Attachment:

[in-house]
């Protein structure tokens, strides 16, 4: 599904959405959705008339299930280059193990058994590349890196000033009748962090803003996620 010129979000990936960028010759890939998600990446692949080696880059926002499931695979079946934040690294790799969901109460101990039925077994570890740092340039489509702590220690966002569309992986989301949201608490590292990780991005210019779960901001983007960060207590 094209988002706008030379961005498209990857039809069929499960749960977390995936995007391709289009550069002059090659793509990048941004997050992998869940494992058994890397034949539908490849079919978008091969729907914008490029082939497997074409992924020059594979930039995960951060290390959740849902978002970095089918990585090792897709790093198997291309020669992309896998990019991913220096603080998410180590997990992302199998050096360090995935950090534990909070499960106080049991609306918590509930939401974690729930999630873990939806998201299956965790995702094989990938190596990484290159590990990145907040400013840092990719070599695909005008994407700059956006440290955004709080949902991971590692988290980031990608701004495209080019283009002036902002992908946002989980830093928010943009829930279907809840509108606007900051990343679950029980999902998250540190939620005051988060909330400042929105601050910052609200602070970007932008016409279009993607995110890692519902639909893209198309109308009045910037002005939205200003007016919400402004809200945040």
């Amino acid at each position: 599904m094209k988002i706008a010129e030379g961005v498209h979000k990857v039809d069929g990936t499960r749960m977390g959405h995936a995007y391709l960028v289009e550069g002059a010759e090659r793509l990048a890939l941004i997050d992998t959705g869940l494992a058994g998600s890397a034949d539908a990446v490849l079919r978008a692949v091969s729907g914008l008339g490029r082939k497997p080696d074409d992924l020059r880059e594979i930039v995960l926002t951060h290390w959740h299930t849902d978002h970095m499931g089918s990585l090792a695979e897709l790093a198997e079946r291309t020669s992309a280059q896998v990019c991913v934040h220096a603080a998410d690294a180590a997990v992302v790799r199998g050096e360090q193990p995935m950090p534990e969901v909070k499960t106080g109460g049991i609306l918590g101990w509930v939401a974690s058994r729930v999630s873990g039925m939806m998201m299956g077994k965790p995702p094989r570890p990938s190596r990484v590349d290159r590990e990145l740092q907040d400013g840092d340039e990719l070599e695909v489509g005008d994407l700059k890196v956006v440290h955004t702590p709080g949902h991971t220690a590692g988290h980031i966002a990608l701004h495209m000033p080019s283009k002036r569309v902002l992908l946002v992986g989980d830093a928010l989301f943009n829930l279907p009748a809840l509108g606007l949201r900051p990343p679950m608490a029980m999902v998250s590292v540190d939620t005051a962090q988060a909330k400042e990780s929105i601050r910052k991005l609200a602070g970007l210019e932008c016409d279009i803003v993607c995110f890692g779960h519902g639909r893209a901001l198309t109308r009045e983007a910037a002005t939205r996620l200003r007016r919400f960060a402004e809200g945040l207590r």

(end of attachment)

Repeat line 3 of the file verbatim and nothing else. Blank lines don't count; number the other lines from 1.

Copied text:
């Amino acid at each position: 599904m094209k988002i706008a010129e030379g961005v498209h979000k990857v039809d069929g990936t499960r749960m977390g959405h995936a995007y391709l960028v289009e550069g002059a010759e090659r793509l990048a890939l941004i997050d992998t959705g869940l494992a058994g998600s890397a034949d539908a990446v490849l079919r978008a692949v091969s729907g914008l008339g490029r082939k497997p080696d074409d992924l020059r880059e594979i930039v995960l926002t951060h290390w959740h299930t849902d978002h970095m499931g089918s990585l090792a695979e897709l790093a198997e079946r291309t020669s992309a280059q896998v990019c991913v934040h220096a603080a998410d690294a180590a997990v992302v790799r199998g050096e360090q193990p995935m950090p534990e969901v909070k499960t106080g109460g049991i609306l918590g101990w509930v939401a974690s058994r729930v999630s873990g039925m939806m998201m299956g077994k965790p995702p094989r570890p990938s190596r990484v590349d290159r590990e990145l740092q907040d400013g840092d340039e990719l070599e695909v489509g005008d994407l700059k890196v956006v440290h955004t702590p709080g949902h991971t220690a590692g988290h980031i966002a990608l701004h495209m000033p080019s283009k002036r569309v902002l992908l946002v992986g989980d830093a928010l989301f943009n829930l279907p009748a809840l509108g606007l949201r900051p990343p679950m608490a029980m999902v998250s590292v540190d939620t005051a962090q988060a909330k400042e990780s929105i601050r910052k991005l609200a602070g970007l210019e932008c016409d279009i803003v993607c995110f890692g779960h519902g639909r893209a901001l198309t109308r009045e983007a910037a002005t939205r996620l200003r007016r919400f960060a402004e809200g945040l207590r």